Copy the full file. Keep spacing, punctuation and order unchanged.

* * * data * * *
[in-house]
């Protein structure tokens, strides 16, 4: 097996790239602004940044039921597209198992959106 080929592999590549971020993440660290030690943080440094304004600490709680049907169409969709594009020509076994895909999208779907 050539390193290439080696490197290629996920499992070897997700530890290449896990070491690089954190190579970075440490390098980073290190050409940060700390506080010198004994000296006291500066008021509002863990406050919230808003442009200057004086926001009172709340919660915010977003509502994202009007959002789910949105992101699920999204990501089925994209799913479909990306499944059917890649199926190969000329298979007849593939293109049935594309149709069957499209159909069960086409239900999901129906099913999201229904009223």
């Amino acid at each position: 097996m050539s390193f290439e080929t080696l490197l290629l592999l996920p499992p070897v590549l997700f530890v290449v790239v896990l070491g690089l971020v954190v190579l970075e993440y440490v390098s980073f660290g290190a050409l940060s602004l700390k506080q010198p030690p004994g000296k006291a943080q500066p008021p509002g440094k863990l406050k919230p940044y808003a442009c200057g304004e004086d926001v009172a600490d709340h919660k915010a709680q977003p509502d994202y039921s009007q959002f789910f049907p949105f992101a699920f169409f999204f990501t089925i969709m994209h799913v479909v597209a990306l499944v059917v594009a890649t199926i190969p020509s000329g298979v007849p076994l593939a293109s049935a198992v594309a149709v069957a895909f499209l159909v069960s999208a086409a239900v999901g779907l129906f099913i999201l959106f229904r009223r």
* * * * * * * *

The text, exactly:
[in-house]
């Protein structure tokens, strides 16, 4: 097996790239602004940044039921597209198992959106 080929592999590549971020993440660290030690943080440094304004600490709680049907169409969709594009020509076994895909999208779907 050539390193290439080696490197290629996920499992070897997700530890290449896990070491690089954190190579970075440490390098980073290190050409940060700390506080010198004994000296006291500066008021509002863990406050919230808003442009200057004086926001009172709340919660915010977003509502994202009007959002789910949105992101699920999204990501089925994209799913479909990306499944059917890649199926190969000329298979007849593939293109049935594309149709069957499209159909069960086409239900999901129906099913999201229904009223």
């Amino acid at each position: 097996m050539s390193f290439e080929t080696l490197l290629l592999l996920p499992p070897v590549l997700f530890v290449v790239v896990l070491g690089l971020v954190v190579l970075e993440y440490v390098s980073f660290g290190a050409l940060s602004l700390k506080q010198p030690p004994g000296k006291a943080q500066p008021p509002g440094k863990l406050k919230p940044y808003a442009c200057g304004e004086d926001v009172a600490d709340h919660k915010a709680q977003p509502d994202y039921s009007q959002f789910f049907p949105f992101a699920f169409f999204f990501t089925i969709m994209h799913v479909v597209a990306l499944v059917v594009a890649t199926i190969p020509s000329g298979v007849p076994l593939a293109s049935a198992v594309a149709v069957a895909f499209l159909v069960s999208a086409a239900v999901g779907l129906f099913i999201l959106f229904r009223r």